Quorum Node, aka Quorum Client, is a thick-client whose Private Transaction feature operation depends on a Transaction Manager Client that encrypts and decrypts private transactions payload. Both Quorum client and its dependencies i.e, Transaction Manager, Peers, and Enclave use traditional TCP/UDP transport layer to communicate.
As any asset in a network its security depends on multiple elements (E.g the security of the Host, Data, and Accounts). In Quorum it will be the security of the Client and Transaction Manager host/host-runtime, encryption keys, Consensus runtime and Network Access Controls.
Any asset in a Quorum network (Client Host, Transaction Manager Host, Private Transaction Storage Host, ..etc ) must be hardened following industry best practices. A host IDS should be used to detect any malicious activities on the host. Direct access to the host should not be allowed, instead a jump server should be used and access limited to small number of administrators. Operating systems, software and services will have vulnerabilities. Quorum network hosts must implement a robust patch management program.
Quorum client instance exposes a JSON-Remote Procedure Call (RPC) interface through HTTP, Web Socket, or Inter-Process communication techniques. The JSON-RPC interfaces allows the remote interaction with the ledger features, and Smart Contracts. The JSON-RPC interface must be secured in order to preserve the integrity of the ledger runtime.
Each client in the network must be uniquely identified. In Quorum this is done by using nodes identity. Node identity is represented through a public key/private key, where the public key identifies the node in the network. Quorum Smart Contract Permissioning models depends on nodes identity to authorize TCP level communication between nodes, as such securing the private key of a node is a paramount activity required to prevent unauthorized node from joining the network.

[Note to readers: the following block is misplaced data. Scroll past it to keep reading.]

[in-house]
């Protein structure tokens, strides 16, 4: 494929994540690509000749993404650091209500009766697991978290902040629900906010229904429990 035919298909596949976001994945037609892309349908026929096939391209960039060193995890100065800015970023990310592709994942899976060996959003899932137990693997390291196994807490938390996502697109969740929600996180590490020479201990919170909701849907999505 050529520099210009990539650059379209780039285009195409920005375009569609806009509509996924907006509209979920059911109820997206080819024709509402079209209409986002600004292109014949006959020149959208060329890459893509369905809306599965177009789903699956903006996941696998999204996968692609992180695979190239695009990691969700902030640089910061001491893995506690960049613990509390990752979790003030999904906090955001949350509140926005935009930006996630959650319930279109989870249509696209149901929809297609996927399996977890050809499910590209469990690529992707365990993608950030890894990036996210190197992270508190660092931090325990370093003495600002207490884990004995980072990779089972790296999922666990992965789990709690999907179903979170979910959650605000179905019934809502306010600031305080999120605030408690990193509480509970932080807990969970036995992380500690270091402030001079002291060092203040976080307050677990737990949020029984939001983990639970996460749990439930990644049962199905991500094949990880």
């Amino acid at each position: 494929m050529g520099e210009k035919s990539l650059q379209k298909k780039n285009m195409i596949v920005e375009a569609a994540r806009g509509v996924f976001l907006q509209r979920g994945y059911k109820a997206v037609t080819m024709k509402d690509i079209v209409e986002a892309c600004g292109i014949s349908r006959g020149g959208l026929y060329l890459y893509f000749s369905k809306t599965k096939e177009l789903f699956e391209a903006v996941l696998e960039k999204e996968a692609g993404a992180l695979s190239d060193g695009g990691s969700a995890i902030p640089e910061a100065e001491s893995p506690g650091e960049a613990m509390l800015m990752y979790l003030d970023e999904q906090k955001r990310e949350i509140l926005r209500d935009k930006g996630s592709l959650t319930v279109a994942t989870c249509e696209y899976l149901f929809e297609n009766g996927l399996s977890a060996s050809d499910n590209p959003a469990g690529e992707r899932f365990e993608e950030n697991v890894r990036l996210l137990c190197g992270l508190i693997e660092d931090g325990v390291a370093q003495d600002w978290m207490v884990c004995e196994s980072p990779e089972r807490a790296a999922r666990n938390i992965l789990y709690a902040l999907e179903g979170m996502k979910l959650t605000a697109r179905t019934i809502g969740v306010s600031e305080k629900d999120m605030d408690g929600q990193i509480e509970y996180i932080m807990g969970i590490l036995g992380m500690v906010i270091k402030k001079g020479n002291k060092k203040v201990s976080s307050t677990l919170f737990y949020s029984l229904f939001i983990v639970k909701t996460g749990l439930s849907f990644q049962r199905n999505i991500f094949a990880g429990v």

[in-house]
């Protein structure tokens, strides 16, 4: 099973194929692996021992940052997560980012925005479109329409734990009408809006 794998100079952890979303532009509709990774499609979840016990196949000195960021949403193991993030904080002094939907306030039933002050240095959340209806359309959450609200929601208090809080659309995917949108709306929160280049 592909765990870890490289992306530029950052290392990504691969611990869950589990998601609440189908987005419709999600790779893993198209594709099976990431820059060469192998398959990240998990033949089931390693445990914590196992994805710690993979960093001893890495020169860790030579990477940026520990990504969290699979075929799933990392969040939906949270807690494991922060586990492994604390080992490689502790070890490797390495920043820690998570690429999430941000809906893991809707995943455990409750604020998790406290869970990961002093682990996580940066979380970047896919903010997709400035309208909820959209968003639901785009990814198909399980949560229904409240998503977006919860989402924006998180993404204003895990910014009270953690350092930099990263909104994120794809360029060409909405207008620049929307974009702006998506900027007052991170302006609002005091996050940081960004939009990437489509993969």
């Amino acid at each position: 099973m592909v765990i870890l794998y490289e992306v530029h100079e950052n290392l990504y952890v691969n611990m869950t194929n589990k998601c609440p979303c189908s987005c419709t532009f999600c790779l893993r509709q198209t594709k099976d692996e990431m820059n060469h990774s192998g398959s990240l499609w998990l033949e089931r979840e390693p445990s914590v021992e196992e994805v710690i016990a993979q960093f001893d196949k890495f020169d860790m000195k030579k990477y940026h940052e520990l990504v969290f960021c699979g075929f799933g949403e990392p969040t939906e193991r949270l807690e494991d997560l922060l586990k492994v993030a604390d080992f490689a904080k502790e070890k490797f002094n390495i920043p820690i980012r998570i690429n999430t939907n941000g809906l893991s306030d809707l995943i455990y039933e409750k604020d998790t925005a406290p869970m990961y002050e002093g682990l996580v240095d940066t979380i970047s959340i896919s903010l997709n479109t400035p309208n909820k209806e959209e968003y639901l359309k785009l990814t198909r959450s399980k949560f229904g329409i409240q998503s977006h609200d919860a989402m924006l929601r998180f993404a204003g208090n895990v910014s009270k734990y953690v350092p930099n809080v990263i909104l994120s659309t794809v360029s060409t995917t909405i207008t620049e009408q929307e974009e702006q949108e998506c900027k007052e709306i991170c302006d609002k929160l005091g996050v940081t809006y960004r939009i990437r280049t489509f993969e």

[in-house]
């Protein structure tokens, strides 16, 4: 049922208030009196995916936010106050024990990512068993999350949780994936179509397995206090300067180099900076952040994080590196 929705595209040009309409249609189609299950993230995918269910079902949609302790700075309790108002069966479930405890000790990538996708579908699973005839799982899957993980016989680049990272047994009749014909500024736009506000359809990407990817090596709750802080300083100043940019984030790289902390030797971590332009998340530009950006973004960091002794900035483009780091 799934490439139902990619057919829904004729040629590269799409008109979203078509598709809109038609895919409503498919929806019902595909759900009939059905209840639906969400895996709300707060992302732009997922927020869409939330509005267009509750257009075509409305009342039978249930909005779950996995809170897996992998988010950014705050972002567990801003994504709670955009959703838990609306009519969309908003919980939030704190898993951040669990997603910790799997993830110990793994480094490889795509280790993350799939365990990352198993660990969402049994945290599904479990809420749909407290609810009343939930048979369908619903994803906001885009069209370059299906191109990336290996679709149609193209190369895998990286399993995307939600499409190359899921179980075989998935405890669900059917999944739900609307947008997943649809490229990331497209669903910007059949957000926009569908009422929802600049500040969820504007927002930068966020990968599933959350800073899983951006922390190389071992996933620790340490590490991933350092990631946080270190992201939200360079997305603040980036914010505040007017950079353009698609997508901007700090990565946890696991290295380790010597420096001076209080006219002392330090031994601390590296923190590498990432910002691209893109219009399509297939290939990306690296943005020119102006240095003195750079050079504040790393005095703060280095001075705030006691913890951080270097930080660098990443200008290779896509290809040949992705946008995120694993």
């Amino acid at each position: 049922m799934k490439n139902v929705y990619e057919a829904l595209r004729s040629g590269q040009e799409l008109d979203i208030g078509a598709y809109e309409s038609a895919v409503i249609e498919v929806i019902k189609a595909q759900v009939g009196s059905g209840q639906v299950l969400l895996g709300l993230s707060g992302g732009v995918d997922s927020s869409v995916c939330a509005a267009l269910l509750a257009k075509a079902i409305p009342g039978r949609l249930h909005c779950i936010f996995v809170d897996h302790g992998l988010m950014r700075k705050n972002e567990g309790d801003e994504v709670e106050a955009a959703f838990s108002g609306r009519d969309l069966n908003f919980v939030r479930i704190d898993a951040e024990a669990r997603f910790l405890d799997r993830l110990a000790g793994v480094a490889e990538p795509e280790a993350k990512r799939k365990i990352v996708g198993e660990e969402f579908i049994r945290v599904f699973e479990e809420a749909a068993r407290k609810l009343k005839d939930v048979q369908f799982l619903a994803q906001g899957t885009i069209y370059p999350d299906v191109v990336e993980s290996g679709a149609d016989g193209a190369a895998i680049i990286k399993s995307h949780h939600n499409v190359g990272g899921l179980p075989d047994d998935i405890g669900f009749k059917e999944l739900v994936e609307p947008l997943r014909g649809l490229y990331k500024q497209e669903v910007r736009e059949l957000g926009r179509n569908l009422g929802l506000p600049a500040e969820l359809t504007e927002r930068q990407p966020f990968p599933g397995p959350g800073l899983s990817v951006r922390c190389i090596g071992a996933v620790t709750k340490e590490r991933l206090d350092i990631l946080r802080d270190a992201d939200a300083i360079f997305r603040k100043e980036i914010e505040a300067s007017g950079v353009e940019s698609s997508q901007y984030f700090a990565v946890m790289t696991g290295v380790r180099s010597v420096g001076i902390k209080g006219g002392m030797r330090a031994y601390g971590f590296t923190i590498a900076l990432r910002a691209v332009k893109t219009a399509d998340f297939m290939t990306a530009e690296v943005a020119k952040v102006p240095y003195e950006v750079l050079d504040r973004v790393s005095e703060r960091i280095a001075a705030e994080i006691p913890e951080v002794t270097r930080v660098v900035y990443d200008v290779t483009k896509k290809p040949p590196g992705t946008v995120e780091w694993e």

Blockchain technology uses public key cryptography to protect the integrity of transactions and blocks. The security of a user’s Private keys is dependent on the security operation elements implemented to preserve the Private key from compromise. In Ethereum Accounts Private keys are encrypted with user specified seed (password). Users password should never be saved across the ecosystem or stored in ledger host in any form.
Harden Quorum Host Operating System (e.g remove irrelevant services, root access…etc).
Disable direct remote network access to Quorum host management interface in production.
Use Host Based Intrusion Detection System (HIDS) to monitoring Quorum node host.
Enable Host Based Firewall Rules that enforces network access to JSON-RPC interface to only a preidentified, trusted and required systems.
Implement a robust Patch Management Program, and always keep the host updated to latest stable version.
Ensure host level Isolation of responsability between Quorum client and its dependency (e.g do not run the transaction manager and its database in the same host)
Ensure Quorum network hosts run with appropiate service level agreement (SLA) that can ensure a defense against non-vulnerability based denial of service.
Enable Secure Transport Security (TLS) to encrypt all communications from/to JSON-RPC interface to prevent data leakage and man in the middle attacks (MITM).
Enable Quorum Enterprise JSON-RPC authorization model to enforce atomic access controls to ledger modules functionalities (e.g personal.OpenWallet).
Implement a robust Patch Management Program, and always keep the client updated to latest stable version.
Ensure Quorum client run configuration is not started with unlocked accounts options.
Ensure cross domain access of the JSON-RPC interface is configured appropriately.
Ensure peer discovery is appropriately set based on the consortium requirements.
In Raft Based Consensus there is no guarantee a leader would not be acting maliciously, hence raft should not be used in environment where network ledger is managed by third party authorities.
Quorum clients must run with metrics collection capability in order to preserve operational security.
Accounts Private Key encryption password should never be stored in the ledger host in any form.
In an architecture where accounts private keys are not offloaded to ledger node clients, the encrypted private keys should be backed-up to secure environment regularly.